European stocks drop, US equity futures fall as Asian markets decline

Stocks hit by negative developments in Hong Kong, worries about a deadly virus in China

Travellers wear face masks as they sit in a waiting room at the Beijing West Railway Station in Beijing. Photograph: Mark Schiefelbein/AP Photo

Travellers wear face masks as they sit in a waiting room at the Beijing West Railway Station in Beijing. Photograph: Mark Schiefelbein/AP Photo

 

European stocks dropped alongside US equity futures on Tuesday, tracking broad declines across Asia amid a series of negative developments in Hong Kong and worries about a deadly virus in China.

The Stoxx Europe 600 Index fell a second day, with financial firms among the biggest losers after UBS Group AG missed key profitability and cost targets, sending the shares down nearly 6 per cent. Contracts on the three main US equity benchmarks all pointed to a drop when Wall Street returns from the long weekend. Asian markets set the tone, with shares in Hong Kong slumping after a slew of negative headlines, from a credit rating downgrade and violent clashes at the weekend to a top official calling for new security legislation and mounting fears over the outbreak of a new coronavirus in the region.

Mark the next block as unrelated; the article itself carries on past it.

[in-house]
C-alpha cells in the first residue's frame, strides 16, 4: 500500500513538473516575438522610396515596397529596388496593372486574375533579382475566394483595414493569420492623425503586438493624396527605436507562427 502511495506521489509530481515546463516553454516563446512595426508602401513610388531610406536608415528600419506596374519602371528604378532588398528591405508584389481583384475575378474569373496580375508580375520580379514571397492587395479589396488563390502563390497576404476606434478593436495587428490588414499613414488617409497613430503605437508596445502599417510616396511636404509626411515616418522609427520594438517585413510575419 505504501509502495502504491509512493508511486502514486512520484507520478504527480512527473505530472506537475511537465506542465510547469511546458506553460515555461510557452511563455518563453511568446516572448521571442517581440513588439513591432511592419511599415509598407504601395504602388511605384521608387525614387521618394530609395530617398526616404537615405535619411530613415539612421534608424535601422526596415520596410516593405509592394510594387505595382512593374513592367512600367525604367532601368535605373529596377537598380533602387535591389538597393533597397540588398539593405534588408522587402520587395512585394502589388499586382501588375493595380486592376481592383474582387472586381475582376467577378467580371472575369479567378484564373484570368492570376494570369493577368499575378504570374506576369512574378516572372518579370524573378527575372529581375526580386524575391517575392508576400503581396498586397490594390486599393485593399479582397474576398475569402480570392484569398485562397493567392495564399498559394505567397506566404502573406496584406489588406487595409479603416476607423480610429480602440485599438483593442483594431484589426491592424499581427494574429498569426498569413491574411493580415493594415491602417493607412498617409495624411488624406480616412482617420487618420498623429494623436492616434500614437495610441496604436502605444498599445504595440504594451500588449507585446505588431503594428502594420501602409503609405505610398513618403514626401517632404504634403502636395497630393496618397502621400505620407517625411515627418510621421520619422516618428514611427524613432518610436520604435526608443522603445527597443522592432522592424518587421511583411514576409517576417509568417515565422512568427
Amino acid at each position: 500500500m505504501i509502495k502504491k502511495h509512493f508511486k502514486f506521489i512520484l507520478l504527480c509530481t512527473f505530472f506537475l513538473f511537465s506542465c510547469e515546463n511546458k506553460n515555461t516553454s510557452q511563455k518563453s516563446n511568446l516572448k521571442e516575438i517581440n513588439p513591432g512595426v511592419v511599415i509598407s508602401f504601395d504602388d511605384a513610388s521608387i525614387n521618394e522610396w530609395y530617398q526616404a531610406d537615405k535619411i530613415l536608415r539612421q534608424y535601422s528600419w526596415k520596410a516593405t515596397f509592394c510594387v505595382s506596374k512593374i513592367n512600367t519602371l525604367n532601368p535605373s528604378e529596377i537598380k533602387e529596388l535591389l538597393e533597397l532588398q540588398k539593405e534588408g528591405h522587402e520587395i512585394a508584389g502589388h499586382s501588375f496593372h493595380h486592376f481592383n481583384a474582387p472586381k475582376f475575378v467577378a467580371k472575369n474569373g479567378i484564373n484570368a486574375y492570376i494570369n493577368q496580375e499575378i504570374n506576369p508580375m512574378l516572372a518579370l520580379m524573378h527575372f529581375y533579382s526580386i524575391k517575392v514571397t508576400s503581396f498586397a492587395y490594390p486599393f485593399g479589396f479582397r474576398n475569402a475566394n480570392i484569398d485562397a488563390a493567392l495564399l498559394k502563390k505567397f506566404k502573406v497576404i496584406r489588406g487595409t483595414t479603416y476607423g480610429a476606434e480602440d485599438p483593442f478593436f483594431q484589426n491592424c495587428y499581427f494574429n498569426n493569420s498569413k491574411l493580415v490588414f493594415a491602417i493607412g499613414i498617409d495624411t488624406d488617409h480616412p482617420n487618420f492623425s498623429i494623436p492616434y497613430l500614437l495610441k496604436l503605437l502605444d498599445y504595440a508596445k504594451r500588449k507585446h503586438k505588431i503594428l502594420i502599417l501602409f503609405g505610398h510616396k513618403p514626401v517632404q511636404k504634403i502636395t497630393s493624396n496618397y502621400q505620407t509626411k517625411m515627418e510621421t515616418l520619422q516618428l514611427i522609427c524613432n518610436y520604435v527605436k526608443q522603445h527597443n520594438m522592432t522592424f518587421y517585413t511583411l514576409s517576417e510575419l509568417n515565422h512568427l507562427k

The risk-off mood helped spur traditional haven assets, and the yen and Treasuries advanced while gold was steady. China’s yuan weakened by the most in three months.

The emergence of the illness in China is stirring memories of the SARS outbreak 17 years ago for some market watchers, though it’s not yet as serious. Still, easing trade tensions, a solid start to earnings season and signs global growth is bottoming have all combined to stoke stocks to multiple records this month; for many investors it may be time for a pause.

“For the market, the more meaningful driver still remains the economic cycle and earnings momentum,” Fan Cheuk Wan, Asia chief market strategist at HSBC Private Bank, said on Bloomberg TV. “Based on previous experience we have come across during SARS, the impact of the virus is likely to be short lived.”

Elsewhere, the Bank of Japan kept policy unchanged as expected, though raised its economic growth forecast for 2020. Oil dipped below $65 a barrel as ample global supplies offset the loss of exports from Libya. – Bloomberg